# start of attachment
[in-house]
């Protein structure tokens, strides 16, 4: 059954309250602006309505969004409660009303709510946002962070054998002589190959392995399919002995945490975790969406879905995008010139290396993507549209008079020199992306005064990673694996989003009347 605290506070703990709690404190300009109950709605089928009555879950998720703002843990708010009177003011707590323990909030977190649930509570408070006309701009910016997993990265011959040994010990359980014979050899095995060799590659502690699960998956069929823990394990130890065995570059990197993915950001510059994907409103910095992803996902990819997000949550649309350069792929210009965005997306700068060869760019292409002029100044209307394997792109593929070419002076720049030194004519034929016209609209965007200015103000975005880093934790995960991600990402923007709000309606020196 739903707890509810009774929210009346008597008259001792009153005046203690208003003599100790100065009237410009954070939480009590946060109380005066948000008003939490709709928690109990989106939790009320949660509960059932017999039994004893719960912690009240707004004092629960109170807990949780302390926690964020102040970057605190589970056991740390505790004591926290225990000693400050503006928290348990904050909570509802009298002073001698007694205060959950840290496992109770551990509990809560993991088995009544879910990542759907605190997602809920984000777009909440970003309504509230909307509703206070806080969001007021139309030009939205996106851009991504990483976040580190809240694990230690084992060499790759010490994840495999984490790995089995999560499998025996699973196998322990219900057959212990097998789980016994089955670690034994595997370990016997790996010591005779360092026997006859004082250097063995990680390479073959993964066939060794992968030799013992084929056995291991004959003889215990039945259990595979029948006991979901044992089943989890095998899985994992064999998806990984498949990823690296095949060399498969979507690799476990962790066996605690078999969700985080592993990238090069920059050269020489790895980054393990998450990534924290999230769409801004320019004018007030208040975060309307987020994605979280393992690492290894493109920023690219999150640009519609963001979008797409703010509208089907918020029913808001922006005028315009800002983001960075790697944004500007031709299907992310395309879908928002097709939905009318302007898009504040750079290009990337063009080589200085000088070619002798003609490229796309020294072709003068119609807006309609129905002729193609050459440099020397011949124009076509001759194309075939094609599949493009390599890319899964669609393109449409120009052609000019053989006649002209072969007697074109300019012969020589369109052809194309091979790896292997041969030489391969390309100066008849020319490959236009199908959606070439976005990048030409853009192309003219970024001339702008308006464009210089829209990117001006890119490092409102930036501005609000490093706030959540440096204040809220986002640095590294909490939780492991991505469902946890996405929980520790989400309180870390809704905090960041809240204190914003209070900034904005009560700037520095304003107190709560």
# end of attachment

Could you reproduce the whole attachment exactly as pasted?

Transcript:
[in-house]
């Protein structure tokens, strides 16, 4: 059954309250602006309505969004409660009303709510946002962070054998002589190959392995399919002995945490975790969406879905995008010139290396993507549209008079020199992306005064990673694996989003009347 605290506070703990709690404190300009109950709605089928009555879950998720703002843990708010009177003011707590323990909030977190649930509570408070006309701009910016997993990265011959040994010990359980014979050899095995060799590659502690699960998956069929823990394990130890065995570059990197993915950001510059994907409103910095992803996902990819997000949550649309350069792929210009965005997306700068060869760019292409002029100044209307394997792109593929070419002076720049030194004519034929016209609209965007200015103000975005880093934790995960991600990402923007709000309606020196 739903707890509810009774929210009346008597008259001792009153005046203690208003003599100790100065009237410009954070939480009590946060109380005066948000008003939490709709928690109990989106939790009320949660509960059932017999039994004893719960912690009240707004004092629960109170807990949780302390926690964020102040970057605190589970056991740390505790004591926290225990000693400050503006928290348990904050909570509802009298002073001698007694205060959950840290496992109770551990509990809560993991088995009544879910990542759907605190997602809920984000777009909440970003309504509230909307509703206070806080969001007021139309030009939205996106851009991504990483976040580190809240694990230690084992060499790759010490994840495999984490790995089995999560499998025996699973196998322990219900057959212990097998789980016994089955670690034994595997370990016997790996010591005779360092026997006859004082250097063995990680390479073959993964066939060794992968030799013992084929056995291991004959003889215990039945259990595979029948006991979901044992089943989890095998899985994992064999998806990984498949990823690296095949060399498969979507690799476990962790066996605690078999969700985080592993990238090069920059050269020489790895980054393990998450990534924290999230769409801004320019004018007030208040975060309307987020994605979280393992690492290894493109920023690219999150640009519609963001979008797409703010509208089907918020029913808001922006005028315009800002983001960075790697944004500007031709299907992310395309879908928002097709939905009318302007898009504040750079290009990337063009080589200085000088070619002798003609490229796309020294072709003068119609807006309609129905002729193609050459440099020397011949124009076509001759194309075939094609599949493009390599890319899964669609393109449409120009052609000019053989006649002209072969007697074109300019012969020589369109052809194309091979790896292997041969030489391969390309100066008849020319490959236009199908959606070439976005990048030409853009192309003219970024001339702008308006464009210089829209990117001006890119490092409102930036501005609000490093706030959540440096204040809220986002640095590294909490939780492991991505469902946890996405929980520790989400309180870390809704905090960041809240204190914003209070900034904005009560700037520095304003107190709560």